How to Teach Your Child About Credit

In Prepare Your Child to Leave the Nest , we talked about the need to teach your kids the mechanics and values related to money. As we noted, it is a process, not an event. Over the years, you will teach age appropriate concepts and skills, giving your kid lots of chance to practice, make mistakes and learn from them.

I’m trying to help my adult children teach their kids about personal finance. Each year, I hold a week long ‘Grandma Rie’s Money Camp‘   with them. We started at ages 7 and 4 last year. Right now, the concepts are simple and concrete – what does a quarter look like – how many nickels in a dime, how do people earn money and etc. As I look ahead to the future, I know that I need to find a way to teach them how to use credit wisely, including credit cards.

Things are changing rapidly in the technologies behind money transfer and the relationship to currency and coin is disappearing. How do you teach a kid that swiping an electronic wallet is creating a debt that you have to pay? How do you teach a kid that plugging in a credit card number to buy a toy on Amazon isn’t using free money?

I sucked at teaching my own kids about credit. Sure, we had cards – but we didn’t use them often. Little did I think that my kids would get bombarded with credit card offers and that one of them would use them with abandon! I mis-handled the situation on all fronts.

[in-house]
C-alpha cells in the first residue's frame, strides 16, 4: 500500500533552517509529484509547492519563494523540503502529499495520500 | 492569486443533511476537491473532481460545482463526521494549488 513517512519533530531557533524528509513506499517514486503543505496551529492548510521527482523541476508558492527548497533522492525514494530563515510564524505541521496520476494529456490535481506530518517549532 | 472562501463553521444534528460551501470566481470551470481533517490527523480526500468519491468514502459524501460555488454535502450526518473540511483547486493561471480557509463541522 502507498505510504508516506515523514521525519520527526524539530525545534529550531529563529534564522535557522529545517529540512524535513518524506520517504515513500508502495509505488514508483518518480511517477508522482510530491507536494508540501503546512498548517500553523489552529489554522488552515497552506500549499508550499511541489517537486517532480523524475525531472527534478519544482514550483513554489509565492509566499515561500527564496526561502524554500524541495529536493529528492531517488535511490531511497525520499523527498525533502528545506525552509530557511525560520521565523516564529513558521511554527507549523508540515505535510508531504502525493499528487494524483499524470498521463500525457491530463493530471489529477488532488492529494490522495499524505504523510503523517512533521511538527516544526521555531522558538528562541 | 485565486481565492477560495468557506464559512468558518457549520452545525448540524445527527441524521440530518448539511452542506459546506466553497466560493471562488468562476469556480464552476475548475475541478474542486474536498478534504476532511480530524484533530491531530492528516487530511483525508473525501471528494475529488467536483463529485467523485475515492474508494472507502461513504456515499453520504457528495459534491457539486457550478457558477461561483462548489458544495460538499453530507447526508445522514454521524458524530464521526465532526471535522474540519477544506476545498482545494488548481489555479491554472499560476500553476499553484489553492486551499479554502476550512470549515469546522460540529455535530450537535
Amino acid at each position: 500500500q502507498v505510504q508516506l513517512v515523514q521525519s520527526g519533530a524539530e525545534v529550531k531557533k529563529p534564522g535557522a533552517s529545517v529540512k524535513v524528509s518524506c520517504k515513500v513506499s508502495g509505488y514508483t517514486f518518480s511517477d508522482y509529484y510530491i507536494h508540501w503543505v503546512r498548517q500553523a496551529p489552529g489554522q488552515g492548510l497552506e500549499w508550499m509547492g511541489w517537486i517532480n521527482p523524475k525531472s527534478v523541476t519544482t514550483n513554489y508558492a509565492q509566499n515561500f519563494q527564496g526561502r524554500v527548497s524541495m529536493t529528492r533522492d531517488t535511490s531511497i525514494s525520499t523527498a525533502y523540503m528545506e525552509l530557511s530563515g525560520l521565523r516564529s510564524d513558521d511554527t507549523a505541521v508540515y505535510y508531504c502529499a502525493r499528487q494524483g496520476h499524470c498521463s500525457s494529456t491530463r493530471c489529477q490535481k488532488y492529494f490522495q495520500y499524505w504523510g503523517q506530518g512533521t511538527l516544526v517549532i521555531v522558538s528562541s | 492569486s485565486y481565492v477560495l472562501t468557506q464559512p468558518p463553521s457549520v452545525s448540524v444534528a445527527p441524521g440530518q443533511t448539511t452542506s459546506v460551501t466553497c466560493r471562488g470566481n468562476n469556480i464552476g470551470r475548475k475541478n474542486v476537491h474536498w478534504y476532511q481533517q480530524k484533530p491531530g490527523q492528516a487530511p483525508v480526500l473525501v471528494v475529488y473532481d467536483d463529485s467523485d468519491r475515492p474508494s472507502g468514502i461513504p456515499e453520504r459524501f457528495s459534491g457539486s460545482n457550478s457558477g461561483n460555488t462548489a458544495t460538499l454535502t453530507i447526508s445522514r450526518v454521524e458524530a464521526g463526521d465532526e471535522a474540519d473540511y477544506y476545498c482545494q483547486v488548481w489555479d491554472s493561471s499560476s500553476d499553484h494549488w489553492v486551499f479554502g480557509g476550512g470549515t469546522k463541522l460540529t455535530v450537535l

I’m just staring to explore how to do better on this with my grandchildren, but here are my thoughts on the subject. I’d love to hear suggestions from parents going through this now.

Teach with currency and cash first.

Age levels:

Pre-school through 12

I think kids need experience with real money, currency and cash, before trying to teach them the need-to-knows about credit. They need to understand saving, earning, interest, spending, tracking and etc. Teach them to save money ahead of time to pay for wanted items. They need to experience using currency and cash, earning interest and earning money.

Share your credit transactions with them.

Age levels: 6 – 12

Let them see you paying with a credit card. Explain to them what will happen after you swipe that card or enter that number online or give it on the phone. When the bill comes, show them the transaction they watched you do and let them see you paying the bill. Explain how credit works, what a credit score is and why it is important. Go over how they can mess it up. Show them your credit report and explain it to them – multiple times.

Demonstrate all the different ways you can pay with credit and how each one is really a loan that can cost you extra money if you don’t get it right. Show the what they need to do to use credit without paying fees, or use it with lower fees.

Be their lender.

Age levels: 8 – 12

When they want something they haven’t enough money to buy, tell them you will loan them the money and they will have to pay it back with some extra. Make the ‘some extra’ painful enough that they continue to prefer to save the money first. Extend credit multiple times as the occasion arises and make sure lessons are learned about tracking the loans, paying back on schedule and the cost of the loans.

Give them experience using a card.

Age levels: 13 – 16